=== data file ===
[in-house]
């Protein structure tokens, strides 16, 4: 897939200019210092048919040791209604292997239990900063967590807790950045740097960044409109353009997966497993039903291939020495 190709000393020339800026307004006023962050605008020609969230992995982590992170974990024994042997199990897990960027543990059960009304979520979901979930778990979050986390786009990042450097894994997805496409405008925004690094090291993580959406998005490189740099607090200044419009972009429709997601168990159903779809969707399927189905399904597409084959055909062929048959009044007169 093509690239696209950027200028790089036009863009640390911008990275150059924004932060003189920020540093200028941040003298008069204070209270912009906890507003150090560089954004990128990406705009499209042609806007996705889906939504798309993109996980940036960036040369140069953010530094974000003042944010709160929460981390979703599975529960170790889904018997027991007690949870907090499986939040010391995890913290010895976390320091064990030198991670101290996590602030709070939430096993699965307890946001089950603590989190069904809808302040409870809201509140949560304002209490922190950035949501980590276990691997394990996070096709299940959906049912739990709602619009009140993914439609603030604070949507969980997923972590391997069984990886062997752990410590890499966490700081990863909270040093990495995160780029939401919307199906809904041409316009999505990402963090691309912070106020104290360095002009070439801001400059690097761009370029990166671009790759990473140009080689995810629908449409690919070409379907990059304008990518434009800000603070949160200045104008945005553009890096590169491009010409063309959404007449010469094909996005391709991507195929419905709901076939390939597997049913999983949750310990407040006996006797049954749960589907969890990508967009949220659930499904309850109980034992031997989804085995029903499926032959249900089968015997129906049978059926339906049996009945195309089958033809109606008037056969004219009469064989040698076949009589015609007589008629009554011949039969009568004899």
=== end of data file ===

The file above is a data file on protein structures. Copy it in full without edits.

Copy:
[in-house]
């Protein structure tokens, strides 16, 4: 897939200019210092048919040791209604292997239990900063967590807790950045740097960044409109353009997966497993039903291939020495 190709000393020339800026307004006023962050605008020609969230992995982590992170974990024994042997199990897990960027543990059960009304979520979901979930778990979050986390786009990042450097894994997805496409405008925004690094090291993580959406998005490189740099607090200044419009972009429709997601168990159903779809969707399927189905399904597409084959055909062929048959009044007169 093509690239696209950027200028790089036009863009640390911008990275150059924004932060003189920020540093200028941040003298008069204070209270912009906890507003150090560089954004990128990406705009499209042609806007996705889906939504798309993109996980940036960036040369140069953010530094974000003042944010709160929460981390979703599975529960170790889904018997027991007690949870907090499986939040010391995890913290010895976390320091064990030198991670101290996590602030709070939430096993699965307890946001089950603590989190069904809808302040409870809201509140949560304002209490922190950035949501980590276990691997394990996070096709299940959906049912739990709602619009009140993914439609603030604070949507969980997923972590391997069984990886062997752990410590890499966490700081990863909270040093990495995160780029939401919307199906809904041409316009999505990402963090691309912070106020104290360095002009070439801001400059690097761009370029990166671009790759990473140009080689995810629908449409690919070409379907990059304008990518434009800000603070949160200045104008945005553009890096590169491009010409063309959404007449010469094909996005391709991507195929419905709901076939390939597997049913999983949750310990407040006996006797049954749960589907969890990508967009949220659930499904309850109980034992031997989804085995029903499926032959249900089968015997129906049978059926339906049996009945195309089958033809109606008037056969004219009469064989040698076949009589015609007589008629009554011949039969009568004899």